No one can say that a harmonized guitar solo is one of the coolest sounds on the planet. Well, they could, but hey, it’s a free country and you’re allowed to be wrong.

Not only are they incredible to listen to, but learning them can reveal a lot about your guitar playing. Whether you record the two tracks or grab your buddy to play it together live, it can show you just how good your sense of rhythm and timing is, revealing even the smallest inconsistencies.

It’s a great learning tool to test your tightness and consistency, and another excuse to learn new sounds and techniques. We’ve rounded up a few songs that players of all different skill levels can learn from.

Here are 5 incredible dual-guitar solos you should learn.

Racer X – Scarified

Those of you familiar with everyone’s favorite personality/part-time shred legend Paul Gilbert are likely also aware of his former band Racer X. The 1980’s shred-metal band pushed the limits of speed and aggression and Scarified is the personification of this approach.

Not only does the song feature an incredible amount of pure fretboard wizardry, but it doesn’t compromise flash for substance. The chorus riff is one of the grooviest to ever be forged by human hands – I dare you to listen and not get it stuck in your head, I dare you!

There are flashes of harmony throughout the main riffing, but the transitional sections include string-skipped arpeggio harmonies that take a strong amount of both legato and alternate picking skill to land.

If you’ve only used arpeggios in the form of sweep picking, this song is a great study in string-skipped chord shapes to start experimenting in.

Metallica – Master of Puppets

By far the most iconic harmony on our list, this emotional, soulful section of the legendary song is a brief break from the onslaught of aggression.

The slower tempo focuses more on melody than fretwork and comes seemingly out of nowhere following the punishing riffs that open the song.


This solo shows another side of Metallica that many who are unfamiliar with their work will often overlook. They’re not just creators of heavy riffing, they’re craftsmen of memorable songwriting with inspiring melodies too.

As a more beginner-friendly option, you don’t have to be a guitar god to pull this one off, but man does it sound great!

Avenged Sevenfold – Bat Country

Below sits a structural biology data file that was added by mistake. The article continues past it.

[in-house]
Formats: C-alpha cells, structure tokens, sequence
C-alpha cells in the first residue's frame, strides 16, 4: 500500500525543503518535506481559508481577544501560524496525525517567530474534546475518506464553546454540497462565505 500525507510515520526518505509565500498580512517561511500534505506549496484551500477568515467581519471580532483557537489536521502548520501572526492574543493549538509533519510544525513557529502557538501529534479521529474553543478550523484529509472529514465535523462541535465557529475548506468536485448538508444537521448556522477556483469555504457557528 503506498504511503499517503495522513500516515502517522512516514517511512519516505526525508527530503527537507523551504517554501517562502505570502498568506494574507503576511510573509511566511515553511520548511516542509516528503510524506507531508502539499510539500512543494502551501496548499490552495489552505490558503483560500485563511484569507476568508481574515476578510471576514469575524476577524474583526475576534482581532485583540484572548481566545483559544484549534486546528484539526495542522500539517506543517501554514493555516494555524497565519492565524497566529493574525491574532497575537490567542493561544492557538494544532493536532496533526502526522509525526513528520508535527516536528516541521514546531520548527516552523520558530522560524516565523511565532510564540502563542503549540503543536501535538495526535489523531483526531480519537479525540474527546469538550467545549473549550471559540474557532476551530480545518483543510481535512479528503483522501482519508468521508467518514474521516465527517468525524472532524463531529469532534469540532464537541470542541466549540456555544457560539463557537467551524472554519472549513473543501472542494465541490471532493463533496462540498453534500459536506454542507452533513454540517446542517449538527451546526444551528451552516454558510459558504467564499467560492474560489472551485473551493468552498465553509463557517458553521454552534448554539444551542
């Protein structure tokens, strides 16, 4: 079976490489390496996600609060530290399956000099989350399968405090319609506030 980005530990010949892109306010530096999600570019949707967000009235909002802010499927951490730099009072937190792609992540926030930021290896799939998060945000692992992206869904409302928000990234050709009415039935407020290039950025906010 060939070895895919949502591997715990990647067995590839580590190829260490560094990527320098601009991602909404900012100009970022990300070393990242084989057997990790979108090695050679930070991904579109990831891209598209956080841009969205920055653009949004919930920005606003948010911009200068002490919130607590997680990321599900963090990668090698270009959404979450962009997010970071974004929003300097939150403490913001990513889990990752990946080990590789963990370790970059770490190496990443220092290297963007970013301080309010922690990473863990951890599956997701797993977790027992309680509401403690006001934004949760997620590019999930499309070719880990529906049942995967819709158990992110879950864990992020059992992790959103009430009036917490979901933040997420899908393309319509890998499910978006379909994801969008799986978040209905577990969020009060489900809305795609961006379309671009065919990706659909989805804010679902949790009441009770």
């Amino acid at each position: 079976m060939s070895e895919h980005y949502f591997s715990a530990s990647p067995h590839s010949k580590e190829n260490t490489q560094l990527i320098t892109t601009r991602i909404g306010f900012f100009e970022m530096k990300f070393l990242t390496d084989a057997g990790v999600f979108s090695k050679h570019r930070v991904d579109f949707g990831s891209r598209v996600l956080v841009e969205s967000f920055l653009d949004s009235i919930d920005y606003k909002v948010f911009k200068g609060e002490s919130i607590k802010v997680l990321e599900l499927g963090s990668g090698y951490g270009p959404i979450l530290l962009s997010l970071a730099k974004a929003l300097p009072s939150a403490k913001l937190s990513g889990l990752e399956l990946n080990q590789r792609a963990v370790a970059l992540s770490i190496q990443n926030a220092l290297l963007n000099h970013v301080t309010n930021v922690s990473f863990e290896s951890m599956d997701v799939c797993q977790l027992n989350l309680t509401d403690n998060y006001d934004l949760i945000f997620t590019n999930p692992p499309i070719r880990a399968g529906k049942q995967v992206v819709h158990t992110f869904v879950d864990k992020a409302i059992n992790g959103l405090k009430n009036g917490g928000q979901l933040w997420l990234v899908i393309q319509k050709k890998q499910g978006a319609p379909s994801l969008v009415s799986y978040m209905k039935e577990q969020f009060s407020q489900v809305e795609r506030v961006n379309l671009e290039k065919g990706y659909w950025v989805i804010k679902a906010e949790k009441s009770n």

Avenged Sevenfold is a fairly polarizing band, but you’d have to be insane to deny that their work contains spots of absolutely insane guitar playing.

“Bat Country” – one of their hit singles off of the album City of Evil – has a bending, shapeshifting, blistering solo that caps off with a gorgeous harmonized guitar section that uses eclectic chord changes to create the icing on the solo cake.

The use of a chromatic scale during the final run is impressive, but harmonizing using the chromatic scale is quite an interesting idea that fits the song’s twisting sonic rollercoaster to the letter.

The solo itself takes a fair bit of chops to pull off, but the dueling guitar section lends itself more to less experienced players.

Racer X – Viking Kong

Yes, these gentlemen deserve two entries on this list.

Viking Kong is the result of Paul Gilbert’s desire to write and perform a “heavy metal duet” with Swedish shredmaster Yngwie Malmsteen. Despite the names attached to this composition, it’s a much easier song to play than many of Malmsteen or Gilbert’s other more intimidating works.

Most of this song can be played by beginner to intermediate level guitarists, as well as the vast majority of the harmonized sections being very approachable with a slight challenge on a couple of very short runs.

In all honesty, this is worth learning purely to see how Paul Gilbert channels Yngwie, it’s pretty cool.

Final Thoughts

Harmonized solos are a fantastic way to test your sense of rhythm and your consistency. You’ll be surprised how often you make up little inflections on the spot like slides, or how your vibrato may not be at the same speed each time. A few minutes spent on these solos will inevitably make you a better player.